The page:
Bacterivory by phototrophic picoplankton and nanoplankton in Arctic waters
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Mixotrophy, the combination of phototrophy and heterotrophy within the same individual, is widespread in oceanic systems. Yet, neither the presence nor ecological impact of mixotrophs has been identified in an Arctic marine environment. We quantified nano- and picoplankton during early autumn in the Beaufort Sea and Canada Basin and determined relative rates of bacterivory by heterotrophs and mixotrophs. Results confirmed previous reports of low microbial biomass for Arctic communities in autumn. The impact of bacterivory was relatively low, ranging from 0.6 x 103 to 42.8 x 103 bacteria mL-1 day-1, but it was often dominated by pico- or nano-mixotrophs. From 1-7% of the photosynthetic picoeukaryotes were bacterivorous, while mixotrophic nanoplankton abundance comprised 1-22% of the heterotrophic and 2-32% of the phototrophic nanoplankton abundance, respectively. The estimated daily grazing impact was usually < 5% of the bacterial standing stock, but impacts as high as 25% occurred. Analysis of denaturing gradient gel electrophoresis band patterns indicated that communities from different depths at the same site were appreciably different, and that there was a shift in community diversity at the midpoint of the cruise. Sequence information from DGGE bands reflected microbes related to ones from other Arctic studies, particularly from the Beaufort Sea.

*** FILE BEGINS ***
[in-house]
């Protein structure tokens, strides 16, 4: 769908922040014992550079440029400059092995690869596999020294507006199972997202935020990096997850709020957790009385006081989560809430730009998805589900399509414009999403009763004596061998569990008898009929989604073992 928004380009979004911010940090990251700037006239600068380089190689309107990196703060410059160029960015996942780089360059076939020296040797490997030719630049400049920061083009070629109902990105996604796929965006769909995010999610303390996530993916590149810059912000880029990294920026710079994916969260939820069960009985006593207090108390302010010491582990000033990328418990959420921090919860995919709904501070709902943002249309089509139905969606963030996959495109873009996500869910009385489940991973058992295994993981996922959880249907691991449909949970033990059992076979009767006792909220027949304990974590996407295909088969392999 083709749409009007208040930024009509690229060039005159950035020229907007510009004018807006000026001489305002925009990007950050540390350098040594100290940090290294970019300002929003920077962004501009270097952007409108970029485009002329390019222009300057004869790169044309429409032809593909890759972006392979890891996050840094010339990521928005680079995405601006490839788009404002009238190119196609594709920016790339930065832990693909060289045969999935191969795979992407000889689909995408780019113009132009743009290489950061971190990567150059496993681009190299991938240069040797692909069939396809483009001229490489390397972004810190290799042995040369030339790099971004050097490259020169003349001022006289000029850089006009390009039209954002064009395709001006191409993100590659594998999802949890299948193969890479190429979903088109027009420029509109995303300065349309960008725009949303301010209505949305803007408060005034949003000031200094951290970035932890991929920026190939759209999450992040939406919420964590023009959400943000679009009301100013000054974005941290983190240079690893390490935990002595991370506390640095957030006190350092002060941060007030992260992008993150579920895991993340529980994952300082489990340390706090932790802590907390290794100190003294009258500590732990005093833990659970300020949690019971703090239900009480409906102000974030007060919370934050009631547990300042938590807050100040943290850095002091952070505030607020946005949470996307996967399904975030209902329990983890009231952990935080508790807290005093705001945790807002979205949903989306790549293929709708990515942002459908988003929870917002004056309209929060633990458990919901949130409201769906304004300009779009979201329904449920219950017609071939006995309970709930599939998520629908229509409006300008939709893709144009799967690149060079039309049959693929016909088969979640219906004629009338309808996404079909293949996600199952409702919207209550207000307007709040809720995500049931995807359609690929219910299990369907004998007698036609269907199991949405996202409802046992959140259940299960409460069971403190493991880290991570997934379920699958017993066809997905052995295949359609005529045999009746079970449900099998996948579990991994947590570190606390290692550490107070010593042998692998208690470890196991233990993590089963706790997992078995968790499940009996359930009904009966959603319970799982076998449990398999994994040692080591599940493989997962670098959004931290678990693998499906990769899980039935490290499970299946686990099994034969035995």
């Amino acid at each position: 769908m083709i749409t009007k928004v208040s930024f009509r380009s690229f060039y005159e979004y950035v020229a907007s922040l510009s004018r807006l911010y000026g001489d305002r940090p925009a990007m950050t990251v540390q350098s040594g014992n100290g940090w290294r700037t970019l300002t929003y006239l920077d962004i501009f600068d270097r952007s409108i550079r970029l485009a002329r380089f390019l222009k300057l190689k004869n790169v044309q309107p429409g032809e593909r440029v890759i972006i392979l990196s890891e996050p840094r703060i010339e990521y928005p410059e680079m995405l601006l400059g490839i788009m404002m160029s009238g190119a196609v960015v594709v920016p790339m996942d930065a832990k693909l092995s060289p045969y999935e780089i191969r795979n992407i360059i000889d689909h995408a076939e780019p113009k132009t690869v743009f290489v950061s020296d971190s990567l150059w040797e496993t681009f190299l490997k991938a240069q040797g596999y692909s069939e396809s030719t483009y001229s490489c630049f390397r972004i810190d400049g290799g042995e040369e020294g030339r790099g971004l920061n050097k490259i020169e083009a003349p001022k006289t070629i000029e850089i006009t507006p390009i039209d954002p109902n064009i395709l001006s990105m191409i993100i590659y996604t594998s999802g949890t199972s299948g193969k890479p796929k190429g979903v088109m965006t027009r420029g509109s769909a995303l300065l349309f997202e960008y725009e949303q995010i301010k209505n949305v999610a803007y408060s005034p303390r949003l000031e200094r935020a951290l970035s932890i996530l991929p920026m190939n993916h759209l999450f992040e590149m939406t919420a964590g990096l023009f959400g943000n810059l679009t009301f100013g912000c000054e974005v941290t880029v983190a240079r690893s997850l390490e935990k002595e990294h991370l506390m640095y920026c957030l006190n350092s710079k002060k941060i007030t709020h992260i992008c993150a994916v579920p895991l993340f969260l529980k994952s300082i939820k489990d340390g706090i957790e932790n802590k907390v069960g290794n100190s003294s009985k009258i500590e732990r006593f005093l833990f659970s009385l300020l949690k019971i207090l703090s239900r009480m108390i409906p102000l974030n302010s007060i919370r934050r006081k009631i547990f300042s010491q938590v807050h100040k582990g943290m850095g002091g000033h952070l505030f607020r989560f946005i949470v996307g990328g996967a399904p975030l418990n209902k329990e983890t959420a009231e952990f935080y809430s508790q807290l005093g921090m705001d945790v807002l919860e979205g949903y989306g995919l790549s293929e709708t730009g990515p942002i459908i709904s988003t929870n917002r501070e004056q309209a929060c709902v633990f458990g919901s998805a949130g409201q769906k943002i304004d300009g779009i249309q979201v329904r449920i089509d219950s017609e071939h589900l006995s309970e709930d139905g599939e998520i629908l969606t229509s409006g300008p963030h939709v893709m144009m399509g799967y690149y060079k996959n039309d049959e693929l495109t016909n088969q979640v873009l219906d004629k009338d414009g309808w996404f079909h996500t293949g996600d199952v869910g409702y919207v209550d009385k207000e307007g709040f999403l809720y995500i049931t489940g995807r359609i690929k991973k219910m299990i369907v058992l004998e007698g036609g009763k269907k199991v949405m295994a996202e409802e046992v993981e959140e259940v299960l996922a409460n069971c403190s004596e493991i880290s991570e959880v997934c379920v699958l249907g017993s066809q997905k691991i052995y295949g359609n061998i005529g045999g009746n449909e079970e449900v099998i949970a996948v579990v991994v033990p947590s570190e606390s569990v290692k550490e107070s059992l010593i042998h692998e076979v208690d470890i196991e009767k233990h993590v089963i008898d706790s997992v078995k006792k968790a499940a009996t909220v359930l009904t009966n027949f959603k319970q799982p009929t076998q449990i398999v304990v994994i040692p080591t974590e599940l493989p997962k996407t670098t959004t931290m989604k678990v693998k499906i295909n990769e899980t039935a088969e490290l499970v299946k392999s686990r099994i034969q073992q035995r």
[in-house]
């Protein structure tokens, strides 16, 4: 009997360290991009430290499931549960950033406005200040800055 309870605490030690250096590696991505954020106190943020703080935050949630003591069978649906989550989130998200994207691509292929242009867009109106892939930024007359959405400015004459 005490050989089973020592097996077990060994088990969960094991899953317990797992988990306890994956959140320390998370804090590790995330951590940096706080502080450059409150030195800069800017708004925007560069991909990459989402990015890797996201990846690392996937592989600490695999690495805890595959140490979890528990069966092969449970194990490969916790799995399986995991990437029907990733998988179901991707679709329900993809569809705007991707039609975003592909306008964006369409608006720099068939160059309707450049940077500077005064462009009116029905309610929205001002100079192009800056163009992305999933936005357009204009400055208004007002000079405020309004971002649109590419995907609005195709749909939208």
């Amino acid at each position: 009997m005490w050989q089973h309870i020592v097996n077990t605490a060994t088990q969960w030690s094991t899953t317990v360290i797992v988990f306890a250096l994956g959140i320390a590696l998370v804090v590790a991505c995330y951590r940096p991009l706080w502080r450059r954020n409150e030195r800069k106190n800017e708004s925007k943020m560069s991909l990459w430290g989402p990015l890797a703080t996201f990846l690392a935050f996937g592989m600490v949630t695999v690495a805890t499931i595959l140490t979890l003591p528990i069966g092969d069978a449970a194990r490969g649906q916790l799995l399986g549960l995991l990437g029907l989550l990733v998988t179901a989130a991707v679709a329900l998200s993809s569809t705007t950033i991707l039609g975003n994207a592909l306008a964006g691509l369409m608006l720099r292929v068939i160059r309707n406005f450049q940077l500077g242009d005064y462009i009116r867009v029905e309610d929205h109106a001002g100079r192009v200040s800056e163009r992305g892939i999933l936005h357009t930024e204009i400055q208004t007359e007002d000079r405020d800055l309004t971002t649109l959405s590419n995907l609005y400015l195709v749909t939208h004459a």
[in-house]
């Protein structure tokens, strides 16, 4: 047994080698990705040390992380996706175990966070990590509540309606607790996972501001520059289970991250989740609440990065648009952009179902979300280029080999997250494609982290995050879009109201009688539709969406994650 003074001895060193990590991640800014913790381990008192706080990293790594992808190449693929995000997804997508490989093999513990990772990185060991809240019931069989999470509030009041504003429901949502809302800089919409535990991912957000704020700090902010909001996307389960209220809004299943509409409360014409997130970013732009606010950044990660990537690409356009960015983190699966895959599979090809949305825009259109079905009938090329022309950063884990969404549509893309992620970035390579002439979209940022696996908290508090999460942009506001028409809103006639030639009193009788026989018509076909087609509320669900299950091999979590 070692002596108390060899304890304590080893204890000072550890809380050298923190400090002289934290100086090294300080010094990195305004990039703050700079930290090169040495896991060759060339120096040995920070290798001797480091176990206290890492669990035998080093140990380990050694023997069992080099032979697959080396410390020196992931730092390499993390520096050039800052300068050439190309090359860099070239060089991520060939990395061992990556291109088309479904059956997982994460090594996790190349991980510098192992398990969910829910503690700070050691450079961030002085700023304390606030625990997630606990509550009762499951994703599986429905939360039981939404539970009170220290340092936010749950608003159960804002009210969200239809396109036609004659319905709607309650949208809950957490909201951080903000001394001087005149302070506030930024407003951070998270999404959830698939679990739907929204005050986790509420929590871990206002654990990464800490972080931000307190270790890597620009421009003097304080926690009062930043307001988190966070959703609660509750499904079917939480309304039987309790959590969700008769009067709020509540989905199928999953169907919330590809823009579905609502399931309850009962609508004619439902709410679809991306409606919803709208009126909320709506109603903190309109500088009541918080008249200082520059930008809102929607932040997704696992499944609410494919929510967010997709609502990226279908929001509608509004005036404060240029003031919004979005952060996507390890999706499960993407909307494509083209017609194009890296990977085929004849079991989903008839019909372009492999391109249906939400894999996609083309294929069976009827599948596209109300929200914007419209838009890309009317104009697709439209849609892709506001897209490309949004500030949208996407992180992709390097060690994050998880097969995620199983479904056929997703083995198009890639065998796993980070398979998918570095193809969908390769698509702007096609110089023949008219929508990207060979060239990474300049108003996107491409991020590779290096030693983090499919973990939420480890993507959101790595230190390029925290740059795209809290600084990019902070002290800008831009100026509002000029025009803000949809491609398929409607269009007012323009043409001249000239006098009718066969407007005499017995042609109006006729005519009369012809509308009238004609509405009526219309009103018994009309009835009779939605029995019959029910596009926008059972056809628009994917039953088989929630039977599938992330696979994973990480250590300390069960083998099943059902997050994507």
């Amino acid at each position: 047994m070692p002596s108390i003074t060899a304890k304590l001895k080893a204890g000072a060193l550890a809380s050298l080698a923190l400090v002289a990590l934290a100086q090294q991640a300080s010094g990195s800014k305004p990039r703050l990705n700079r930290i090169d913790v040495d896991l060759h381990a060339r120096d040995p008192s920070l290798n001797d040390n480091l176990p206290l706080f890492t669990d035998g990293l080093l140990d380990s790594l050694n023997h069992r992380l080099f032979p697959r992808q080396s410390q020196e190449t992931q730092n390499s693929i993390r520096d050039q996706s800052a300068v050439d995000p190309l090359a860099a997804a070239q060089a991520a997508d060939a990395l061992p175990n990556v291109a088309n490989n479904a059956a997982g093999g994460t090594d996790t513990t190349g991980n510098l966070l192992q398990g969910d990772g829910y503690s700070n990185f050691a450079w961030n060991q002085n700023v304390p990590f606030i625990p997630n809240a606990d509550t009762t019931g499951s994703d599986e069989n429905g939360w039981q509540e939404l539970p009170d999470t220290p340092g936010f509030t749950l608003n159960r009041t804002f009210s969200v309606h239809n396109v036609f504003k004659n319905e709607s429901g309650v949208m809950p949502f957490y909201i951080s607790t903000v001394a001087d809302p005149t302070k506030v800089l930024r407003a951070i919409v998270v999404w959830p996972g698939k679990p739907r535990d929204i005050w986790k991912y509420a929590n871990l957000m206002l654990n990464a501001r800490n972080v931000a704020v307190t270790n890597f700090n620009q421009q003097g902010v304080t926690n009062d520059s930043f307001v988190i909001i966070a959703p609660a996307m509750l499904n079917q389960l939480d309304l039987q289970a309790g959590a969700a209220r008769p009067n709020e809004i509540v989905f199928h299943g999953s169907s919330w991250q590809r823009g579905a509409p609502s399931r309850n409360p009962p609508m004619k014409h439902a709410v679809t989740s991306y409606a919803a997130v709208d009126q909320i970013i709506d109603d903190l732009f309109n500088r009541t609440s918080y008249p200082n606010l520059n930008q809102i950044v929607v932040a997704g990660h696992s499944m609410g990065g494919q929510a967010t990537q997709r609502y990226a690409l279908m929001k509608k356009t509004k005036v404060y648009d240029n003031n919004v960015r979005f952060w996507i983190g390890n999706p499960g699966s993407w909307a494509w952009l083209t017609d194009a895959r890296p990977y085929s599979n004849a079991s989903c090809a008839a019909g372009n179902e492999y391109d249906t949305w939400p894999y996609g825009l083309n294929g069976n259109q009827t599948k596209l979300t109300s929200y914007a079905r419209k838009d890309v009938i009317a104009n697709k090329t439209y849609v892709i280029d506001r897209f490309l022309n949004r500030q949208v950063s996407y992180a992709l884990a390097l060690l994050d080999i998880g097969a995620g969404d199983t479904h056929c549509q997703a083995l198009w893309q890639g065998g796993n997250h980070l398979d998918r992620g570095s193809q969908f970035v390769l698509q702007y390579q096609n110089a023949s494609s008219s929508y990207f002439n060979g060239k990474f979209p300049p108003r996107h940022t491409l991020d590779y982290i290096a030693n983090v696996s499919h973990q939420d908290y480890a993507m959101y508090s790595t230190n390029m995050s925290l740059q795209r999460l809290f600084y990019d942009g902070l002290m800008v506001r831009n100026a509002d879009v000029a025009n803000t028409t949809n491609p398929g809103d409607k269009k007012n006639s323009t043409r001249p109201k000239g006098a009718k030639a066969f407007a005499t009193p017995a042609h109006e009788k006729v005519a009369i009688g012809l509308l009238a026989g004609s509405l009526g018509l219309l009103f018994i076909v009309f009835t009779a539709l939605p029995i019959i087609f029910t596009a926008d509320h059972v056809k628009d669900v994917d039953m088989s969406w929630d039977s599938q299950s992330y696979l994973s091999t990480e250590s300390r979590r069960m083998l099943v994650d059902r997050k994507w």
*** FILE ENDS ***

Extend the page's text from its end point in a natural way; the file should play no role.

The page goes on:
Author Posting. © The Author(s), 2011. This is the author's version of the work. It is posted here by permission of John Wiley & Sons for personal use, not for redistribution. The definitive version was published in FEMS Microbiology Ecology 82 (2012): 242–253, doi:10.1111/j.1574-6941.2011.01253.x.
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